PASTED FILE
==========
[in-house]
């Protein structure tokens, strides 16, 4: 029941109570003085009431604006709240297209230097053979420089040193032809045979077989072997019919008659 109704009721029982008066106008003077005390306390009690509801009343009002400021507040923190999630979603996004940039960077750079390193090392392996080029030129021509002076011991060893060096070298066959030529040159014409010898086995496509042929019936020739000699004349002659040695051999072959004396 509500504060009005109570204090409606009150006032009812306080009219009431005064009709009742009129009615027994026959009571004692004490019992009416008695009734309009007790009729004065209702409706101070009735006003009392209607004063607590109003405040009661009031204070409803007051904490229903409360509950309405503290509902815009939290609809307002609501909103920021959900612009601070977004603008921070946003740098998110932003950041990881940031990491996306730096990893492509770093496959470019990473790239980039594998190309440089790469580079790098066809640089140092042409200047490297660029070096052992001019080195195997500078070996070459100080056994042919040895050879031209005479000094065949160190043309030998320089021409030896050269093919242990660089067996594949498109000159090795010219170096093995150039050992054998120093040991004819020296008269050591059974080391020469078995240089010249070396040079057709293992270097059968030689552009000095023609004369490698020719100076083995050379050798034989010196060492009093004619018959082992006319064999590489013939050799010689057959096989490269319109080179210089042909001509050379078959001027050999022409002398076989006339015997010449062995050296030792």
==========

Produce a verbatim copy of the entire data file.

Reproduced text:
[in-house]
């Protein structure tokens, strides 16, 4: 029941109570003085009431604006709240297209230097053979420089040193032809045979077989072997019919008659 109704009721029982008066106008003077005390306390009690509801009343009002400021507040923190999630979603996004940039960077750079390193090392392996080029030129021509002076011991060893060096070298066959030529040159014409010898086995496509042929019936020739000699004349002659040695051999072959004396 509500504060009005109570204090409606009150006032009812306080009219009431005064009709009742009129009615027994026959009571004692004490019992009416008695009734309009007790009729004065209702409706101070009735006003009392209607004063607590109003405040009661009031204070409803007051904490229903409360509950309405503290509902815009939290609809307002609501909103920021959900612009601070977004603008921070946003740098998110932003950041990881940031990491996306730096990893492509770093496959470019990473790239980039594998190309440089790469580079790098066809640089140092042409200047490297660029070096052992001019080195195997500078070996070459100080056994042919040895050879031209005479000094065949160190043309030998320089021409030896050269093919242990660089067996594949498109000159090795010219170096093995150039050992054998120093040991004819020296008269050591059974080391020469078995240089010249070396040079057709293992270097059968030689552009000095023609004369490698020719100076083995050379050798034989010196060492009093004619018959082992006319064999590489013939050799010689057959096989490269319109080179210089042909001509050379078959001027050999022409002398076989006339015997010449062995050296030792």